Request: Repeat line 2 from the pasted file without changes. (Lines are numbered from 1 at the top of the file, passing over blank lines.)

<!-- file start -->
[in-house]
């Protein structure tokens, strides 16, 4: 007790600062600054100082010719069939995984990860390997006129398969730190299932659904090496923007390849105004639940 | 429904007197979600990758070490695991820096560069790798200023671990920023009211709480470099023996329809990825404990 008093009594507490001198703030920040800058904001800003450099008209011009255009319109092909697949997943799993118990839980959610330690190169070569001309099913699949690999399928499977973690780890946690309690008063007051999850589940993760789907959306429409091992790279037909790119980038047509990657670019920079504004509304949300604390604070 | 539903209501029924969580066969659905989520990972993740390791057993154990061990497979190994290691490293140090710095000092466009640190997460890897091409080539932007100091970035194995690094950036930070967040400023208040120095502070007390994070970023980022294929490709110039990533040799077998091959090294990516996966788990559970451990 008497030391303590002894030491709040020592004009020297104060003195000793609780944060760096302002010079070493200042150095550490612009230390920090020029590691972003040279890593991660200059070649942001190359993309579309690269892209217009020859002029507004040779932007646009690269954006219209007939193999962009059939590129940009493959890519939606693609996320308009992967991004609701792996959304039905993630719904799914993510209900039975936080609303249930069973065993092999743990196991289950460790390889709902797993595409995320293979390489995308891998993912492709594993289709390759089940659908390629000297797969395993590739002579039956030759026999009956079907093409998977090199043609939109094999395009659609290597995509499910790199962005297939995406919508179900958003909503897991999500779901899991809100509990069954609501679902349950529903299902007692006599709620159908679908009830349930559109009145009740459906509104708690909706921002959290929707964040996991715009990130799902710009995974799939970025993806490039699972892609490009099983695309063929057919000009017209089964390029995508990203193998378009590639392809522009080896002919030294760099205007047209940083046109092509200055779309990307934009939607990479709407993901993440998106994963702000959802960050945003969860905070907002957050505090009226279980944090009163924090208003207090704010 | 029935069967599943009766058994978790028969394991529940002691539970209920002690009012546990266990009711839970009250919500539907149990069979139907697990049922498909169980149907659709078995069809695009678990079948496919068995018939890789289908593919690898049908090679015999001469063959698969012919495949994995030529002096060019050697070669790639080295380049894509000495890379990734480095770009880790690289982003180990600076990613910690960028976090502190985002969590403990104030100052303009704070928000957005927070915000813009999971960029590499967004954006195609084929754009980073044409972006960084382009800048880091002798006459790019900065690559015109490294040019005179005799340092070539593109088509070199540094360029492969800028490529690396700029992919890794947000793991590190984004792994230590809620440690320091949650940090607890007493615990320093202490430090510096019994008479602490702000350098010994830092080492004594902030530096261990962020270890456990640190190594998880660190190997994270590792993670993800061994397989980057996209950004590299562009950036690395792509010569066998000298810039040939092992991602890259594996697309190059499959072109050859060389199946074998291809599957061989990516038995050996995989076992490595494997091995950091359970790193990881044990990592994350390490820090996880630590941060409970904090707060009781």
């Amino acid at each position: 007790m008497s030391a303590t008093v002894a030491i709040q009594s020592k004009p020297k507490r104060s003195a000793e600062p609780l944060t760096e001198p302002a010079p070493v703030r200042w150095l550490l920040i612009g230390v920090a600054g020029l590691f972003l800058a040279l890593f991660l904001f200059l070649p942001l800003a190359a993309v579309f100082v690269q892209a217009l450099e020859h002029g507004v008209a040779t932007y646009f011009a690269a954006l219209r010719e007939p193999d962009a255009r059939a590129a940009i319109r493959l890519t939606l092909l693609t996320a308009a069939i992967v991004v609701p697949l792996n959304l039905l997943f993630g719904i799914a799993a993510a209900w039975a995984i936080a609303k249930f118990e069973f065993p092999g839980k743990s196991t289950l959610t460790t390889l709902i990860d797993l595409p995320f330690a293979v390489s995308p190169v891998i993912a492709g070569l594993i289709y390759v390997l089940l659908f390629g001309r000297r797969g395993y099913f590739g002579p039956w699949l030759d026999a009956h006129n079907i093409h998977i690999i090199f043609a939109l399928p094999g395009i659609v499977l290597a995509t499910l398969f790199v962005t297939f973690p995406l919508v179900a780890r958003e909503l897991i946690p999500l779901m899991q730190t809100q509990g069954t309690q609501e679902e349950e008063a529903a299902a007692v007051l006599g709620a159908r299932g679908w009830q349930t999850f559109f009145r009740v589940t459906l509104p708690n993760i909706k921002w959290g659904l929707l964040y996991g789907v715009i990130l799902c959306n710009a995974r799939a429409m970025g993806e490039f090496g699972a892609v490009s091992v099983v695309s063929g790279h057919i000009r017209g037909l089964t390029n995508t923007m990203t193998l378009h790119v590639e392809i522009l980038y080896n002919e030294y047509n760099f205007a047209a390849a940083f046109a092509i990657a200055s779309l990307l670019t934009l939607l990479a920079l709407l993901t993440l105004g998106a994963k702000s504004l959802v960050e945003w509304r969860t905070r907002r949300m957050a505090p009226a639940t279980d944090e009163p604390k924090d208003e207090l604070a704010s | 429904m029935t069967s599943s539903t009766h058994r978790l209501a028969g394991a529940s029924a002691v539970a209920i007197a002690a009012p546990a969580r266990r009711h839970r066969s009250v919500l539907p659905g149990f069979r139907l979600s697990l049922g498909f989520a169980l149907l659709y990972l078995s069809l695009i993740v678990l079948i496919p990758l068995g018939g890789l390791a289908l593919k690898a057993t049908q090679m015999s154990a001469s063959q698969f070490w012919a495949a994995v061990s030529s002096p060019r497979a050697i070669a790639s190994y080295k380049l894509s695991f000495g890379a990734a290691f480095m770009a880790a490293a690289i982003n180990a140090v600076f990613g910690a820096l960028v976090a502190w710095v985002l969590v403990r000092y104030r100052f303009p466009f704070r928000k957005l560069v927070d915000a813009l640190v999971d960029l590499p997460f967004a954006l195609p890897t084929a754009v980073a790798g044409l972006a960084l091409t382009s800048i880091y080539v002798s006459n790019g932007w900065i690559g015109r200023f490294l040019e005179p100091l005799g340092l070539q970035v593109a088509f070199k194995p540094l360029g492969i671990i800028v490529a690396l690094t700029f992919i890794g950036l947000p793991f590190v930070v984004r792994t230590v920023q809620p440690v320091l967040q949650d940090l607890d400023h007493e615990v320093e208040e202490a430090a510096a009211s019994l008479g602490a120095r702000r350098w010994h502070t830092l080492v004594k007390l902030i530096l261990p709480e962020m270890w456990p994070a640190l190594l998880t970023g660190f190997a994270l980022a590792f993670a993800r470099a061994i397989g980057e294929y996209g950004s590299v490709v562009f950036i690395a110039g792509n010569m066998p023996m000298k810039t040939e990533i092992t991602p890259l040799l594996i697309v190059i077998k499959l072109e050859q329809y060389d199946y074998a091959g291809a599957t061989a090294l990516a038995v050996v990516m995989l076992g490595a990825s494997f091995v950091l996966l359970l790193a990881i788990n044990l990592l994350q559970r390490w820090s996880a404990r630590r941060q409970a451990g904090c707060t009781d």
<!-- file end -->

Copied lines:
């Protein structure tokens, strides 16, 4: 007790600062600054100082010719069939995984990860390997006129398969730190299932659904090496923007390849105004639940 | 429904007197979600990758070490695991820096560069790798200023671990920023009211709480470099023996329809990825404990 008093009594507490001198703030920040800058904001800003450099008209011009255009319109092909697949997943799993118990839980959610330690190169070569001309099913699949690999399928499977973690780890946690309690008063007051999850589940993760789907959306429409091992790279037909790119980038047509990657670019920079504004509304949300604390604070 | 539903209501029924969580066969659905989520990972993740390791057993154990061990497979190994290691490293140090710095000092466009640190997460890897091409080539932007100091970035194995690094950036930070967040400023208040120095502070007390994070970023980022294929490709110039990533040799077998091959090294990516996966788990559970451990 008497030391303590002894030491709040020592004009020297104060003195000793609780944060760096302002010079070493200042150095550490612009230390920090020029590691972003040279890593991660200059070649942001190359993309579309690269892209217009020859002029507004040779932007646009690269954006219209007939193999962009059939590129940009493959890519939606693609996320308009992967991004609701792996959304039905993630719904799914993510209900039975936080609303249930069973065993092999743990196991289950460790390889709902797993595409995320293979390489995308891998993912492709594993289709390759089940659908390629000297797969395993590739002579039956030759026999009956079907093409998977090199043609939109094999395009659609290597995509499910790199962005297939995406919508179900958003909503897991999500779901899991809100509990069954609501679902349950529903299902007692006599709620159908679908009830349930559109009145009740459906509104708690909706921002959290929707964040996991715009990130799902710009995974799939970025993806490039699972892609490009099983695309063929057919000009017209089964390029995508990203193998378009590639392809522009080896002919030294760099205007047209940083046109092509200055779309990307934009939607990479709407993901993440998106994963702000959802960050945003969860905070907002957050505090009226279980944090009163924090208003207090704010 | 029935069967599943009766058994978790028969394991529940002691539970209920002690009012546990266990009711839970009250919500539907149990069979139907697990049922498909169980149907659709078995069809695009678990079948496919068995018939890789289908593919690898049908090679015999001469063959698969012919495949994995030529002096060019050697070669790639080295380049894509000495890379990734480095770009880790690289982003180990600076990613910690960028976090502190985002969590403990104030100052303009704070928000957005927070915000813009999971960029590499967004954006195609084929754009980073044409972006960084382009800048880091002798006459790019900065690559015109490294040019005179005799340092070539593109088509070199540094360029492969800028490529690396700029992919890794947000793991590190984004792994230590809620440690320091949650940090607890007493615990320093202490430090510096019994008479602490702000350098010994830092080492004594902030530096261990962020270890456990640190190594998880660190190997994270590792993670993800061994397989980057996209950004590299562009950036690395792509010569066998000298810039040939092992991602890259594996697309190059499959072109050859060389199946074998291809599957061989990516038995050996995989076992490595494997091995950091359970790193990881044990990592994350390490820090996880630590941060409970904090707060009781």